restricted access Globalizing the Routes of Breadfruit and Other Bounties
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Globalizing the Routes of Breadfruit and Other Bounties

The eighteenth-century British quest for Tahitian breadfruit and the subsequent mutiny on the Bounty have produced a remarkable narrative legacy of maritime romance and revolution in print, film and the popular imagination. William Bligh’s first attempt to transport the Tahitian breadfruit to the Caribbean slave colonies in 1789 resulted in a well-known mutiny orchestrated by his first mate Fletcher Christian, the pursuit, capture, and court martial of the mutineers who returned to Tahiti, and the flight of Christian and his colleagues to Pitcairn Island where they established a troubled society of Europeans and Tahitians. As a historical narrative rehearsed almost exclusively on the Pacific stage, the breadfruit transplantation has been segregated from its Caribbean roots. Despite the loss of officers, crew, and one thousand breadfruit seedlings, the British government decided to repeat the attempt and successfully transplanted the tree to their slave colonies four years later.1 Here I focus on the colonial mania for what was popularly conceived as an icon of liberty, the breadfruit, and the British determination to transplant over three thousand of these Tahitian food trees to the Caribbean plantations to “feed the slaves.”2 Tracing the routes of the breadfruit from the Pacific to the Caribbean, I read this historical event as a globalization of the island tropics, particularly evident in human and plant migration, creolization, and consumption. In examining plant transfer in an age of revolution, I interpret the provision of the breadfruit for slaves as an attempt to displace a growing abolitionist revolution with a scientific one derived from the new knowledges of tropical botany.

As an effort initiated, coordinated, and financially compensated by Caribbean slave owners, the breadfruit transfer has not been fully examined in this Atlantic nexus of power. In fact, the Tahitian romance and revolution narrative of the breadfruit transfer, a myopic focus on the tension between Bligh and Christian, has deflected examination of the nearly three decades worth of lobbying from the West Indian planters for this specific starchy fruit and Bligh’s subsequent journey. As I will explain, this expensive transplantation was a drastic act of these planters to avert a growing critique of slavery through a “benevolent” and “humanitarian” use of colonial science to improve the diet of their slaves in years of famine. As an effort that radically transformed the island landscapes of the Caribbean, Pacific, and Indian Oceans, the mission for the breadfruit tree and its successful transplantation (with many other cultivars) was a global ecological event. Bligh’s second and successful voyage on the HMS Providence from Tahiti to Timor, St Helena, St Vincent, Jamaica, Grand Caymans and eventually back to England’s Kew Botanical Gardens (1793) brought these diverse peoples and their local ecologies into a complex and often contested material and metaphysical exchange of roots, seeds, culture, and soil.3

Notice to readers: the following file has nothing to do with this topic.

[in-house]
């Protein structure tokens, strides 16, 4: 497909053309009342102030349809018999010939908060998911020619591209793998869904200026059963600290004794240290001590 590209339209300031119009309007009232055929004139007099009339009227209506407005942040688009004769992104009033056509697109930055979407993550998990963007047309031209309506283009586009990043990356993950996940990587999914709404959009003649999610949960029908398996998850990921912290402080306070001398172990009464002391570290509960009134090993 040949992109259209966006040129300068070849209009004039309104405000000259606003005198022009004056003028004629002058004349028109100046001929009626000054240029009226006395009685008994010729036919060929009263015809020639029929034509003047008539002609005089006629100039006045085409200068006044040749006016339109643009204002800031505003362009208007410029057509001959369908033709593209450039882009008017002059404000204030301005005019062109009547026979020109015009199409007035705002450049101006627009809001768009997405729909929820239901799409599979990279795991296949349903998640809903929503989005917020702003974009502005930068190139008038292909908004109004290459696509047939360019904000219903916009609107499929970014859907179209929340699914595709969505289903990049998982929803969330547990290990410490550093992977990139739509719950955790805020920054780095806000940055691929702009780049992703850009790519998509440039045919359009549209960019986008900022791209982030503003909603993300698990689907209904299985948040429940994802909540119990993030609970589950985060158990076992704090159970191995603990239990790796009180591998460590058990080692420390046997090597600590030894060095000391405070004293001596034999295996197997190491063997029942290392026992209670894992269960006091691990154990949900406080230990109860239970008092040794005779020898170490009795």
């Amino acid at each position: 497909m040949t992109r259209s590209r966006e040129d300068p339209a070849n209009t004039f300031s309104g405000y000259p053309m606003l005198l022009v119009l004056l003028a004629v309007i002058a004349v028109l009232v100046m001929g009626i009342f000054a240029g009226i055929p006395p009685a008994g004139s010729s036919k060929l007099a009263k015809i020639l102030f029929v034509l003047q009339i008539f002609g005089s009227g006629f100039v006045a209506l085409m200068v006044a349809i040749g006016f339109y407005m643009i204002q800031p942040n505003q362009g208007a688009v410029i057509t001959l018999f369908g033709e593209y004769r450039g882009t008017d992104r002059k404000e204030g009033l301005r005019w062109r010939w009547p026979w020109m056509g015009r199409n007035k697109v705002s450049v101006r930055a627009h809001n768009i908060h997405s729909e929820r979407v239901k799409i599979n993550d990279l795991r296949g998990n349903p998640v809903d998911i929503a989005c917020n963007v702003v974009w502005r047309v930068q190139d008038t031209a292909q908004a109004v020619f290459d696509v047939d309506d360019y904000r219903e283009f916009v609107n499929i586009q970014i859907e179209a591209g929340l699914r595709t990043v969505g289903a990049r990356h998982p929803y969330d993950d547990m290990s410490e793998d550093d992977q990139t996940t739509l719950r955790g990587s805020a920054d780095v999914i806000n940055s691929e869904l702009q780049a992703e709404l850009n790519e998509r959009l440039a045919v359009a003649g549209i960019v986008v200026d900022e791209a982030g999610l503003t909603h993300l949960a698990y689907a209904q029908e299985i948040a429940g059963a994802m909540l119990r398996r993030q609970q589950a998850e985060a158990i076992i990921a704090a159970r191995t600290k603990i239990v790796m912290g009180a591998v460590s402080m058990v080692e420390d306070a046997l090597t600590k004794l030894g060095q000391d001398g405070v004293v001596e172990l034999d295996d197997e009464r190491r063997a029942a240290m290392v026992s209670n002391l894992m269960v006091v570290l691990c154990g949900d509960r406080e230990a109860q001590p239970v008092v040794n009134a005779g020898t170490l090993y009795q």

Following the lead of scholars who seek to historicize the complex process of globalization, this paper engages in what Felicity Nussbaum terms “critical global studies” to explore the ways in which the eighteenth-century commodification of nature contributed to world modernity.4 While globalization studies tends to configure history through the geographic movement of human agents and capital, my intention here is to deepen the temporal focus and destabilize the presumed anthropocentric subject of history by turning to the migration of plants. This is not to substitute the lives of humans with their vegetal cohorts but to engage the two in relation and to pinpoint those moments when human transplantation and revolution were circumscribed and deflected by botanical metaphors and substitutes. This dual focus requires attentiveness to naturalizing discourses about the cultivation and ingestion of plant foods that deflect the social politics of the consumption of nature. While Fernando Ortiz and Sidney Mintz’s work on tobacco and sugar have provided exceptional models for sustained inquiry into the relation between nature, plantation agriculture, and modernity, it seems more difficult to locate the nexus of power and consumption when speaking of arboriculture. Trees tend to become recognized as political objects only when we are faced with their removal, eradication, or their displacement of a prior species.5 Generally speaking, trees...